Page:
Thursday, July 4, 2019

Independence Day Reflections 2019

One of my social media handles reminded me of this July 4, 2010 post:
Someone put it this way, "Independence Day is also a celebration of entrepreneurship! ... The freedom to launch and grow our companies. The freedom to see our ideas become reality. The freedom to live outrageously successful lives." I'll add, the freedom/obligation to do so responsibly. Happy Independence!
I came across an article this morning that speaks about an African American community named Seneca Village in what was in the now Central Park of New York City.  The writer tells us, "the community, called Seneca Village, began in 1825 and eventually spanned from 82nd Street to 89th Street along what is now the western edge of Central Park. By the time it was finally razed in 1857, it had become a refuge for African Americans."

I have no recollection of ever hearing about this community before so I found the story intriguing.  The story was originally published in February 2017 and is titled, An entire Manhattan village owned by black people was destroyed to build Central Park.

Prominent abolitionist Albro Lyons and Mary Joseph Lyons were residents of Seneca Village. (NY Public Library)

What I found fascinating in this story was the independence of the African community in New York, a community that was probably also a stop on the Underground Railroad. Reading about Epiphany Davis and Andrew Williams, two prominent members of the The New York African Society for Mutual Relief, and then apparently another organization named the African Society (or maybe it’s the same organization with the name shortened for convenience), whose purpose was in part to build black communities, and also the AME Zion Church who collectively bought land was definitely empowering.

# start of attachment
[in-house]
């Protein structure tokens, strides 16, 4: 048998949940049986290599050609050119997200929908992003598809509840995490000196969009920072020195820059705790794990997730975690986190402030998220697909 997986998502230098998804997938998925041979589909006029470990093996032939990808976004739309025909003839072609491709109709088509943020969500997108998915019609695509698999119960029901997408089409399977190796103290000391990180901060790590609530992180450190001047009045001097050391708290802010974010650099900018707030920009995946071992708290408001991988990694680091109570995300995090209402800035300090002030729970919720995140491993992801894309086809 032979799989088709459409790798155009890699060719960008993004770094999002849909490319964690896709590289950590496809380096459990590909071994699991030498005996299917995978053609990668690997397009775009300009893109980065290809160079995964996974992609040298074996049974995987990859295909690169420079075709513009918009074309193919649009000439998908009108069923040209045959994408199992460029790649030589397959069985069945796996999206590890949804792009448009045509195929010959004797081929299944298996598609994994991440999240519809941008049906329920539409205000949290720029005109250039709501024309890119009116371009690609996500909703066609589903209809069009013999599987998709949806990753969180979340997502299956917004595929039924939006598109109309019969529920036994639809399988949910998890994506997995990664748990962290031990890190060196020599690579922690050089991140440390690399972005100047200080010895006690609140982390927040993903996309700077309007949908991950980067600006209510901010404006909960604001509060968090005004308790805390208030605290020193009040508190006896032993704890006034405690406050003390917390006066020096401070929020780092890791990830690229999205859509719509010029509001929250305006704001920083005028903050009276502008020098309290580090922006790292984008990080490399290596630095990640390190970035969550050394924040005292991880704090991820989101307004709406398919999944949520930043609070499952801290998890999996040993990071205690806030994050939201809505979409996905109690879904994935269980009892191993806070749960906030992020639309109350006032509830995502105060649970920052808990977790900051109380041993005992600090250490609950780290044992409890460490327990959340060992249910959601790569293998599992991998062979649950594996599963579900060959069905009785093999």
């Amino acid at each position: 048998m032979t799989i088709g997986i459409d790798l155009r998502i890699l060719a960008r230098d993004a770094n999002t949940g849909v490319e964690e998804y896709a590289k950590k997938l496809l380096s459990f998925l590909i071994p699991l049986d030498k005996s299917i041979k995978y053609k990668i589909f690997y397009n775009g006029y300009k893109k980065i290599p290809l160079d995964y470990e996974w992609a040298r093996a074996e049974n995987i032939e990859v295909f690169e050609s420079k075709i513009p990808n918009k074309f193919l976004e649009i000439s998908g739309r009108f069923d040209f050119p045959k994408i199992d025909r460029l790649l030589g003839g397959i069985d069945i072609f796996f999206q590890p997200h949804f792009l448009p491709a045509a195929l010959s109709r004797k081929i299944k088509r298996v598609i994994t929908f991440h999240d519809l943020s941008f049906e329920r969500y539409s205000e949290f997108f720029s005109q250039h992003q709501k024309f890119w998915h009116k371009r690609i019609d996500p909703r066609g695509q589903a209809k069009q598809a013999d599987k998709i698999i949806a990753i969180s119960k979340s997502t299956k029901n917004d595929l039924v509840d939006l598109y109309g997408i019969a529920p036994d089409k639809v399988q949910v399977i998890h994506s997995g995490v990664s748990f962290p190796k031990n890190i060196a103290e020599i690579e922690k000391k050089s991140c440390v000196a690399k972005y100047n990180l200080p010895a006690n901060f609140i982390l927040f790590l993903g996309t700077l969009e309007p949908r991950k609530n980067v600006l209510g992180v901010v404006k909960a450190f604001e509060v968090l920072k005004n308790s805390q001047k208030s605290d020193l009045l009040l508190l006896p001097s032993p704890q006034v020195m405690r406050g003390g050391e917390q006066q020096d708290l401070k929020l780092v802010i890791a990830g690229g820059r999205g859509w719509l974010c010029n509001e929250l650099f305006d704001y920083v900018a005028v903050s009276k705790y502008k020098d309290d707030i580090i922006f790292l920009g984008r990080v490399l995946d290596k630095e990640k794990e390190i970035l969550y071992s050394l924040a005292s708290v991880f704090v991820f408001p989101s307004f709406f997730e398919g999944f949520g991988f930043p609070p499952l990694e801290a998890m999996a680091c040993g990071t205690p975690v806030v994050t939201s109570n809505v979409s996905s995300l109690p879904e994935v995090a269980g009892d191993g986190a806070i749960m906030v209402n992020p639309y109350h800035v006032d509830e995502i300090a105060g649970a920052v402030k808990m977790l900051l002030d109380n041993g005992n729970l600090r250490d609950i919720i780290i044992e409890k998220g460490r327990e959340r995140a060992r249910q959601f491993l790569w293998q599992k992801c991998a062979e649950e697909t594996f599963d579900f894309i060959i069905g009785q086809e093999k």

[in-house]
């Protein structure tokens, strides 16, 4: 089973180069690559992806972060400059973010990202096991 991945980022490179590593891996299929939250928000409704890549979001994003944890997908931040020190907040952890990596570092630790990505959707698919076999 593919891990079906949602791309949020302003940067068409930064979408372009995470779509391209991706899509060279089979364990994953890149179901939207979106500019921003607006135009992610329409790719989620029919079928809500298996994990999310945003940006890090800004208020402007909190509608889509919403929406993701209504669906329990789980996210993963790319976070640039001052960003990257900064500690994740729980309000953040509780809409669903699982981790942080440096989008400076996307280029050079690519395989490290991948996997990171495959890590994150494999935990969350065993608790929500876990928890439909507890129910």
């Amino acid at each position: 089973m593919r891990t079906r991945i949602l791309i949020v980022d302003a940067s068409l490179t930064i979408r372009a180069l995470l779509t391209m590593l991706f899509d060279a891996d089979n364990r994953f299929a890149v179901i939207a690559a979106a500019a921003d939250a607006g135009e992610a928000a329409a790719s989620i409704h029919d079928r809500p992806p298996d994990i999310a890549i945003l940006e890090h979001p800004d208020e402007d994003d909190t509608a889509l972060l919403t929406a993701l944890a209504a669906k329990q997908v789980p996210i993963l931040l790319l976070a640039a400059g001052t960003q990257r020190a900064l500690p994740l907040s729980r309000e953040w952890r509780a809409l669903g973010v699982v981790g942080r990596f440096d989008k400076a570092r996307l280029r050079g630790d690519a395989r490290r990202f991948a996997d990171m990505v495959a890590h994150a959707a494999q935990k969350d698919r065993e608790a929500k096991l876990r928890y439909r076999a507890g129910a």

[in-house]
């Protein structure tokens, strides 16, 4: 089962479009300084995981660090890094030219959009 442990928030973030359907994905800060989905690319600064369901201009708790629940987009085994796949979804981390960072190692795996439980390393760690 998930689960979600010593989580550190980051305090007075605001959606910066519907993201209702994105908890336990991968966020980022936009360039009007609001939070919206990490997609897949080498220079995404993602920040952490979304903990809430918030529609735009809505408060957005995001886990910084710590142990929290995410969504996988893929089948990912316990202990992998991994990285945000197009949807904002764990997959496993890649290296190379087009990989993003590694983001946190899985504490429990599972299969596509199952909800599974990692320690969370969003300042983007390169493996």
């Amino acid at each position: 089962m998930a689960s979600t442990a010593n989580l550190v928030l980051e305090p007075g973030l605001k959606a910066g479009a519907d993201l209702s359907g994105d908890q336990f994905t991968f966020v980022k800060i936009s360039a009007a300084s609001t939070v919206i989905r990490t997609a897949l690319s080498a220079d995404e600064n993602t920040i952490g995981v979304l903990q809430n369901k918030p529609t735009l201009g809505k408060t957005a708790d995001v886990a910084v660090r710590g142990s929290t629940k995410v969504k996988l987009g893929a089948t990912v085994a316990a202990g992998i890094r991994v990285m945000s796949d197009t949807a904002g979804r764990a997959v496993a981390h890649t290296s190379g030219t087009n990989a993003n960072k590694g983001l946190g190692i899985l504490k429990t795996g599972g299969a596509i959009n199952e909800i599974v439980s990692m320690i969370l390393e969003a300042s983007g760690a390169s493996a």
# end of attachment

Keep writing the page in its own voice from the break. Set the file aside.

So my question then became, what happened to these organizations? 

The article states that “more than three-fourths of the children who lived in Seneca Village attended Colored School №3 in the church basement. Half of the African Americans who lived there owned their own property, a rate five times higher than the city average.” Imagine that for the 1850s.

The article leaves very little doubt that some Africans in New York had actively taken charge of lifting their community. It points out that, "owning land in Seneca Village meant more than finding a refuge from the slums and violence of Manhattan proper. Buying property meant voting rights (at least for men), as laws in New York at the time required that all voters own at least $250 worth of real estate." This paints a very unpopular picture of Africans in the early development of the city, and perhaps we should be learning more about some of these individuals because stories like these go a long way in changing the narratives we have been fed.

I definitely would like to know more about The New York African Society for Mutual Relief and The African Society. These are clear demonstrations that Africans would like to claim responsibility to be in charge of matters that are important to them, to the extent that they can. Being left alone to develop independently is not at all a bad idea for Africans when examples such as these come to light. If only all people could be left to enjoy unbridled freedom -- the freedom to live outrageously successful lives."

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